Cathy Humphreys: Seventh grade teachers will say, "Why are we doing number talks with subtraction of whole numbers? Why don't we do it to match what we're teaching?" And our thinking about that is, I want to build on what Ruth said, that we're building foundations for their learning. The properties that are involved in subtraction of whole numbers are the same properties that are involved in the subtraction of fractions, of integers, of polynomials. And the better a student can understand and build on those foundations, the more fluidly they'll be able to move through the higher levels of math. So the idea is building a strong foundation of understanding, which many of our kids lack.
Ruth Parker: There's the added problem of, if we don't do number talks with whole numbers and start with mentally working with fractions and decimals, that puts the mathematics out of reach of a whole lot more of our students, when it comes to making sense of the problems. I think it's really empowering when kids realize that they can make sense of mathematics in their own ways and that it comes down to a sense-making. They have to relearn, and trust that we really want them to make sense because they, again, for years sometimes trust that we want them to do it just the way we taught them to do the problem.
Cathy Humphreys: Yeah, actually that's right. They need to come to believe that they can make sense, that they don't need to have someone tell them how to solve every problem, that they can figure things out. That's a huge, powerful idea for every student to have and every student can have it, we think.
Ruth Parker: We're doing a statewide project in Washington that's kind of relevant and really interesting. And we have elementary through university teachers of math together in the project. And one of the things we wanted to figure out is, would taking a deep dive into number talks help transform all of mathematics time? And we're halfway through it, but we're not sure. Because the puzzle for me is a lot of teachers have programs that they're supposed to be learning to teach that are very much recipe-bound. And if a teacher is trying to do something with number talks in 15 minutes, but the rest of math class is really about, "We fix mistakes, we want you to do it this way now." We don't know. Can teachers or students, what does it take to get ... can they live in those two worlds? We don't know yet.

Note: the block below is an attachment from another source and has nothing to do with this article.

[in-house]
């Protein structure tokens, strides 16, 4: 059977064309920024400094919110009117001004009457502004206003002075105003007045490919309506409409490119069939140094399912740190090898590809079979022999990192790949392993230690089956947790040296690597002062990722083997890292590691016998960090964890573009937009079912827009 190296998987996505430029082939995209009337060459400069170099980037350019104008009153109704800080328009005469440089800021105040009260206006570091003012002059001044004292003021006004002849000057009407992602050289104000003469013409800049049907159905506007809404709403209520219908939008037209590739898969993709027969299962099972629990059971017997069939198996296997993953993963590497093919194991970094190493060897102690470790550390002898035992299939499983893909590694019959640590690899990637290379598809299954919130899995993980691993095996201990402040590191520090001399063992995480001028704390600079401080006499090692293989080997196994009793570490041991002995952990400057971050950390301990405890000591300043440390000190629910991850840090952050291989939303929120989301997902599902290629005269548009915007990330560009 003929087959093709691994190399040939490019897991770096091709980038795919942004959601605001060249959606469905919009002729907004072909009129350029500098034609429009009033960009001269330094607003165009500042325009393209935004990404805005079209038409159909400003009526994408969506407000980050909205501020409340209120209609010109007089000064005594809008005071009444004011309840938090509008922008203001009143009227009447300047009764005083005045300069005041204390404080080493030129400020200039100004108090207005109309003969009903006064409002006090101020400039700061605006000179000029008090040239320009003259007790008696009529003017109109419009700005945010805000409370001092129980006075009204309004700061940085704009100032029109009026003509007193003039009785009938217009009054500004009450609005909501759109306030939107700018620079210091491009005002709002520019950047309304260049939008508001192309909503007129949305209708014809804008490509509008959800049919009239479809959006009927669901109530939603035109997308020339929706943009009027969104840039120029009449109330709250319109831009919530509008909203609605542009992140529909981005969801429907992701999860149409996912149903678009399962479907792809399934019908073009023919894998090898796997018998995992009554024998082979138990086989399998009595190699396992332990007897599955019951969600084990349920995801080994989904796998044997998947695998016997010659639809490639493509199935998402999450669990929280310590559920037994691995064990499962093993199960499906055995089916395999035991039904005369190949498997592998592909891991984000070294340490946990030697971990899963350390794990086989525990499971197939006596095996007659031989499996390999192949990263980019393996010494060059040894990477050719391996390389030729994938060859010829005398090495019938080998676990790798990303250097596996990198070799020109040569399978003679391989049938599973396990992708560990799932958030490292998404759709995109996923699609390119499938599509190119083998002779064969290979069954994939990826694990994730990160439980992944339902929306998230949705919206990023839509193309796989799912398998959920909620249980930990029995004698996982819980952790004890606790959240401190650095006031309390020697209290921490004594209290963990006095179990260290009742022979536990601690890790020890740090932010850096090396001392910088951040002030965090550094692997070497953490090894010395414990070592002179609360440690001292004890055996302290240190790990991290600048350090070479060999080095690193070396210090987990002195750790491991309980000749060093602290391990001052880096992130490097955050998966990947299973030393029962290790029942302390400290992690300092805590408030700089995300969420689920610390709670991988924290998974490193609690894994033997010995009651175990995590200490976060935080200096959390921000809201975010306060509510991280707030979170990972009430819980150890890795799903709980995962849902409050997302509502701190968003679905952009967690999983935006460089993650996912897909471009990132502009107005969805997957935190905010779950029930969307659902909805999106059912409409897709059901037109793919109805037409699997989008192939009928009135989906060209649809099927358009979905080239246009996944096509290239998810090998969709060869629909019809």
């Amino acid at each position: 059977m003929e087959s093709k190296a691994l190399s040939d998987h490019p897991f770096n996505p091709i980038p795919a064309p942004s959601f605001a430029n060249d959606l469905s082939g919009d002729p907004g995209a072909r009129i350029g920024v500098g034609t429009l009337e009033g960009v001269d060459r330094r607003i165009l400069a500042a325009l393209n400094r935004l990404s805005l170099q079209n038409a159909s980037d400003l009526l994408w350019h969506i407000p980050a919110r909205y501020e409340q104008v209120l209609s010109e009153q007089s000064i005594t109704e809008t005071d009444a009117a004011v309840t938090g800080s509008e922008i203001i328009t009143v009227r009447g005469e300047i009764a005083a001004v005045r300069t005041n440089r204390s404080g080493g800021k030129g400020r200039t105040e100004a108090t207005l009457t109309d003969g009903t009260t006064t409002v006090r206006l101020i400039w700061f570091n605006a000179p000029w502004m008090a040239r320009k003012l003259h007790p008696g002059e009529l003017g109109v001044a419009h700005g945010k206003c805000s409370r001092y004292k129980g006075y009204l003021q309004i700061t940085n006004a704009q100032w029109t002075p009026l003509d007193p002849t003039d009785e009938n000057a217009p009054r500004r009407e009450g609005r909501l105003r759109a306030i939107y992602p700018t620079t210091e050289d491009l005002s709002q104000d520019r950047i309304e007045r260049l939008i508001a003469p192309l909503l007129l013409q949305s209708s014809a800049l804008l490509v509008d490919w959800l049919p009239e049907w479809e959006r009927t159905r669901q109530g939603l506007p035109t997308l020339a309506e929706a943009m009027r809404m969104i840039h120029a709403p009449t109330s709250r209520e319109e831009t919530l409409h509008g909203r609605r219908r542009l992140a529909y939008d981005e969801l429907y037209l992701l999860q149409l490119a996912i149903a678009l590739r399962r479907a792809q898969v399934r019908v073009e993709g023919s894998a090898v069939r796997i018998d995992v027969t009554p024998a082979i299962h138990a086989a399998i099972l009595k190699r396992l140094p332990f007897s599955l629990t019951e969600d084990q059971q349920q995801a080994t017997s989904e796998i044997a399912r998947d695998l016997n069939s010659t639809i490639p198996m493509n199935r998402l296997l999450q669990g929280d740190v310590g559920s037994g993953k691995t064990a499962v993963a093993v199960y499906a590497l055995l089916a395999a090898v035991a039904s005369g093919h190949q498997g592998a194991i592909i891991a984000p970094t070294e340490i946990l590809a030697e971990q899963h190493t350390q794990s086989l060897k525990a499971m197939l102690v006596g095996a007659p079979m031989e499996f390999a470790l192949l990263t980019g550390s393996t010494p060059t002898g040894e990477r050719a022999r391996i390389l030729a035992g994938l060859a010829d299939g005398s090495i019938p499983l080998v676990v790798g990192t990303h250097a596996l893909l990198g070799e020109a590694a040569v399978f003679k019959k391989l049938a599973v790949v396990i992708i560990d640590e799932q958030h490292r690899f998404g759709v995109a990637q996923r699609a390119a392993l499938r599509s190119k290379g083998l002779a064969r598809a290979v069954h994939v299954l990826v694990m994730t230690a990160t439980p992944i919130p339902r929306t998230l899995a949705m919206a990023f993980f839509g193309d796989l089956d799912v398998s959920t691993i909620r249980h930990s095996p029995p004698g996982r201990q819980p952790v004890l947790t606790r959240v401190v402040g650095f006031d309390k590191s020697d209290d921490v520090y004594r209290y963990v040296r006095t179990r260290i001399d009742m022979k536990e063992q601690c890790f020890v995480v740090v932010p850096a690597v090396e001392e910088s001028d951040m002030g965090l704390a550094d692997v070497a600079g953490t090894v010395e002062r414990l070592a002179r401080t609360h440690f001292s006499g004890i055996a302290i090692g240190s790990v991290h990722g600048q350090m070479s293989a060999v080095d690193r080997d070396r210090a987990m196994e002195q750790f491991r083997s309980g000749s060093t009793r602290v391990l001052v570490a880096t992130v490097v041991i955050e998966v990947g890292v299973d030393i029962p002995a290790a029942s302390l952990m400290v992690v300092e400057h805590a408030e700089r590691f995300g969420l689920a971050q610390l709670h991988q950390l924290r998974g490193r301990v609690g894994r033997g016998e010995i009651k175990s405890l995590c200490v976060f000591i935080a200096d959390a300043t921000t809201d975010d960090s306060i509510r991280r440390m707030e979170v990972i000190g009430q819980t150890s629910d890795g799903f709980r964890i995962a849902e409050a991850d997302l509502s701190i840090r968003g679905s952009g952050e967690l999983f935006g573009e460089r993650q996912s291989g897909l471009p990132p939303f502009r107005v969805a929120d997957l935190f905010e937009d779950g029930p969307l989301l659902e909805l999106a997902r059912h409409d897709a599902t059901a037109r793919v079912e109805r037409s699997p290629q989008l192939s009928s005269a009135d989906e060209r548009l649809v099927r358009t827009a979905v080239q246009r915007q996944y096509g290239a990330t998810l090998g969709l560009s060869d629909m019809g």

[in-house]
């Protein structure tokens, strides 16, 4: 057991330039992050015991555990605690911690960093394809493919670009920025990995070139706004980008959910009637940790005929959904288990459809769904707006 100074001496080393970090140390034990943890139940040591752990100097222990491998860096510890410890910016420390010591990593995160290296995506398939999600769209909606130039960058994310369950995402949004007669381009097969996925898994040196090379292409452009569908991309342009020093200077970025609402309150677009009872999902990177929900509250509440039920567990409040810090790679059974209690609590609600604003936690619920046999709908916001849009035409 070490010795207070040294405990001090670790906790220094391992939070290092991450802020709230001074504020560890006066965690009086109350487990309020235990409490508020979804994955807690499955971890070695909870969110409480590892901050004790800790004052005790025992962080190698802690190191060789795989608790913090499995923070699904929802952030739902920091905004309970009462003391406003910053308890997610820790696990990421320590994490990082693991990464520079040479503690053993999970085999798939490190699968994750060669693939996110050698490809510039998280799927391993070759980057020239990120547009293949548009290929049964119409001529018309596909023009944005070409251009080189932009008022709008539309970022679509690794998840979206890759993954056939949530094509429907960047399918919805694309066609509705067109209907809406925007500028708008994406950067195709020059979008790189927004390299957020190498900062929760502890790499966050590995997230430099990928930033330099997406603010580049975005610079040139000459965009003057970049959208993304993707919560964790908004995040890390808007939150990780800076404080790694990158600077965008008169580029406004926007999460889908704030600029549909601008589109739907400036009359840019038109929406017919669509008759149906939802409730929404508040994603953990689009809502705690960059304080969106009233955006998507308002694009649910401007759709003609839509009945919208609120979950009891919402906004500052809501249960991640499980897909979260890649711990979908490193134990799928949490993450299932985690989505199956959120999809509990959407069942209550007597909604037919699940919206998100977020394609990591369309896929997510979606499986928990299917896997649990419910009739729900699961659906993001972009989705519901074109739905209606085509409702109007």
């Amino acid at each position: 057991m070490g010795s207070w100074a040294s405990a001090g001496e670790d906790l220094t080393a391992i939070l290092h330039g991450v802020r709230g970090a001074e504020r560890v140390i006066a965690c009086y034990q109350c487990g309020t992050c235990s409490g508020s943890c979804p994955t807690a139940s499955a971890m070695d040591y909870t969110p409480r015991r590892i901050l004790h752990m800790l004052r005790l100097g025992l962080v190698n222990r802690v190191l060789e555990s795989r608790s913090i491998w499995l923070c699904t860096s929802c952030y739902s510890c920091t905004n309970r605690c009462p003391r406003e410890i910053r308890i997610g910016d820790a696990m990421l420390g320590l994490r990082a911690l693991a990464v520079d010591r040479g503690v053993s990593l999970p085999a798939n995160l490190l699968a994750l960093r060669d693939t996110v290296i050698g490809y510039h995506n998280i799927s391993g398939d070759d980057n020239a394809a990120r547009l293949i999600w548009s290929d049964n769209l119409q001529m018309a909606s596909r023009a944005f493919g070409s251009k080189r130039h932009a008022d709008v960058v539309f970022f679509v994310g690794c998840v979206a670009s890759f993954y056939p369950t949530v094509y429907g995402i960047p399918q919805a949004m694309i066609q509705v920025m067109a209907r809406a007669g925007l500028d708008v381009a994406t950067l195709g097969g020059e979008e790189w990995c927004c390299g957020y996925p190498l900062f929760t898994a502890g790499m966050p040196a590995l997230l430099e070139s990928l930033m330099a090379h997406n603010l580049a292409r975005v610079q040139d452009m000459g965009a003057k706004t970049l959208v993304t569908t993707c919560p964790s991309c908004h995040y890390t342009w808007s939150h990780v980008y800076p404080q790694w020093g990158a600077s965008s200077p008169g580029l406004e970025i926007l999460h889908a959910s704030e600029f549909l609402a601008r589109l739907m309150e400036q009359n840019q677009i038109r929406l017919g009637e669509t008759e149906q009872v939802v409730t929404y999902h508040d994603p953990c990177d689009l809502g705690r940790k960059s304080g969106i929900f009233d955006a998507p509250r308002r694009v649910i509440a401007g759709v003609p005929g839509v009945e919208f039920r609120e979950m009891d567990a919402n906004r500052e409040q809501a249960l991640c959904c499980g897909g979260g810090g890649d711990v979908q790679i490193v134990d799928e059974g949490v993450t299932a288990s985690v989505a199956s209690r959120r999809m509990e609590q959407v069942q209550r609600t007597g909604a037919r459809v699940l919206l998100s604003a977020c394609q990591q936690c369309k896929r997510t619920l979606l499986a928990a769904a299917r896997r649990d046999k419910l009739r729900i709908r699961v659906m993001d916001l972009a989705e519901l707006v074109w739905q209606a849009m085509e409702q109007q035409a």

Ruth Parker: And we certainly know that there are cultures that exist in the classroom that allow teachers to take to number talks right away because it just feels really supportive of what they've been trying to create in their classrooms anyway. And there are other cultures in the classroom and it's not just classroom. In the schools or in the districts where teachers feel like they're being asked to do one thing and they don't feel like they have permission to do what we're asking them to do with number talks.
Ruth Parker: So some teachers are liberated by it. Even some teachers who are fragile and working in programs that aren't aligned are liberated by it because they're understanding some of the math for the first time themselves, but it's pretty tough to buck a culture if you don't have support of colleagues or administrators or parents. And this is a deep change we're talking about. Deep changes.